The fact that I am accused of being a theocrat for simply invoking our cultural heritage and advocating for its values again points to an absolutism on the part of these libertarians, and I think, implicitly a rejection of the Judeo-Christian foundations of our culture.  Many of my detractors are absolutely hostile to the mere mention of the Bible or of why we should pay attention to it.

Such an attitude I think springs from an ignorance of history and a lack of appreciation for the roots of our culture, the very culture that supported the founding of this republic.  Like T.S. Eliot in “The Idea of a Christian Society,” I make the argument on a broad philosophical basis.  You can be an atheist and still appreciate the virtues of our Christian heritage.  If you are philosophically honest, you will see that, as a worldview, Christianity was the first that admitted that “all men are created equal.”  I came upon this fact, not in reading some religious tract, but an article by Francis Fukuyama in the liberal magazine the Atlantic.

In order to invoke the founding fathers, one needs to understand the cultural tradition they drew from.  They read deeply and drew upon the rich traditions of Western thought.  They agree with George Washington as he says in his Farewell Address, “Whatever may be conceded to the influence of refined education on minds of peculiar structure, reason and experience both forbid us to expect that national morality can prevail in exclusion of religious principle. . . .  Who that is a sincere friend [to our form of government] can look with indifference upon attempts to shake the foundation of the fabric?”  I believe I was pointing beyond the isolated use of marijuana to the foundations.

Barry Goldwater in The Conscience of a Majority bemoaned the decay of morality, of the acceptance of the once “unthinkable” that “eventually could bring about the destruction of our free society”:  “The ‘unthinkable’ says automatically that because of ‘changing times’ we not only must alter our old methods of living, but we also must change all of our previously held attitudes.  Thus, you find a vicious and growing attack directed at every tradition, every standard and belief—no matter how fundamental it might be to an ordered society of freedom and justice. . .”  I think we see this now with libertarian arguments that argue along lines divorced from tradition, standard, and belief.  The “unthinkable” also concerns those behaviors that on their face have no harmful effects.  One of these might be public nudity.  I can imagine an “unthinkable” scene, of nude citizens in the public square smoking joints.  It’s funny, but logically consistent with the arguments of those who would legalize marijuana and all other non-harmful behaviors. Our culture since Goldwater’s writing has accepted many, many other once “unthinkable” acts, usually to the detriment of our society.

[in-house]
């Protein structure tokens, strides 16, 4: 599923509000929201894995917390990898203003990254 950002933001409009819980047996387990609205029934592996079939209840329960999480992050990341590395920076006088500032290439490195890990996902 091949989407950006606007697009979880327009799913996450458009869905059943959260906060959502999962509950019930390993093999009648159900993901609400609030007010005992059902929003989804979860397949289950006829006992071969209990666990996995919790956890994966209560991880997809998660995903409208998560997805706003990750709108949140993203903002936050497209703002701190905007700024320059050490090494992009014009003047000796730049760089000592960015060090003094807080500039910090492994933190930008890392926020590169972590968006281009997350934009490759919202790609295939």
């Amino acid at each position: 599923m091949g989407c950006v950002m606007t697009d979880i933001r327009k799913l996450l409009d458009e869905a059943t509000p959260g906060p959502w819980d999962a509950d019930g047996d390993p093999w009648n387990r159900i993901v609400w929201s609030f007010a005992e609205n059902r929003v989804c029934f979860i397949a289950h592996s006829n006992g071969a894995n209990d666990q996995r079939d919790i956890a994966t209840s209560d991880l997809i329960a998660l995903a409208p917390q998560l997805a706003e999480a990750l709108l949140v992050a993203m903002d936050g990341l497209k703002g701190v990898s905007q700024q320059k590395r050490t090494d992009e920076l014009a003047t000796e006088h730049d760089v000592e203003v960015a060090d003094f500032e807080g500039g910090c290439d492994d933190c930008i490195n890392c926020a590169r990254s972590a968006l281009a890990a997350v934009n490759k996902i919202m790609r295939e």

For arguments based on practical reasons, I encourage readers to look up the comments of my friend Tina Trent who blogs on crime.  She gives many good reasons why legalization won’t lower crime rates.  In my column, I also linked an article that indicated that the legalization of marijuana in certain states has given young people the idea that it is safe.  It is not safe.  It has serious health effects.  It is addictive.  I personally know people who smoke it every day.  They started young.  One started after being in a motorcycle accident and used it for pain.  These are people who are supporting themselves, true.  But they are people who are operating way below capacity, who have lost the ability to think logically or to care enough to argue logically.  Their emotional relationships are shallow.  They have lost initiative and that fighting spirit that defends the idea of liberty.

Why now put the imprimatur of legality on a substance that does this?

One of the things that sets our culture above others is that we are a nation of laws—reasonable laws.  And laws for possession of small amounts of marijuana need to remain at the misdemeanor level.  This does not take away our freedom to use drugs in a legitimate manner, nor detract from our other freedoms.

The culture warriors of the 1960s used a multi-pronged approach to effecting a change in “consciousness.”  One of those was to present the “unthinkable” in libertarian terms.  Nudity, sex out in the open, orgies, destruction of public places, desecration of art—why not?  The acceptance of all kinds of behavior, including some extremely self-destructive behavior, by my students worries me.  They cannot articulate reasons why some behaviors—even those that seemingly affect only individuals—should be condemned.  They cannot articulate reasons why our culture is superior to others.

Conservatives need to focus on educating young people who have been kept in ignorance about how our culture and country have provided them the freedoms they now enjoy. As Goldwater said in 1964, there is no freedom without law and order. The debate about drug laws entails larger questions about cultural values.  To argue in an arid, absolutist manner is to indicate a certain disregard for our heritage.

As I see it, this debate really is about more than whether or not you smoke a joint in your living room—which for all practical purposes neither I nor the cop on the street much cares about.  What I do care about is this one more capitulation in the Culture Wars.

Editor’s Note: David Swindle’s response to this essay is now available here.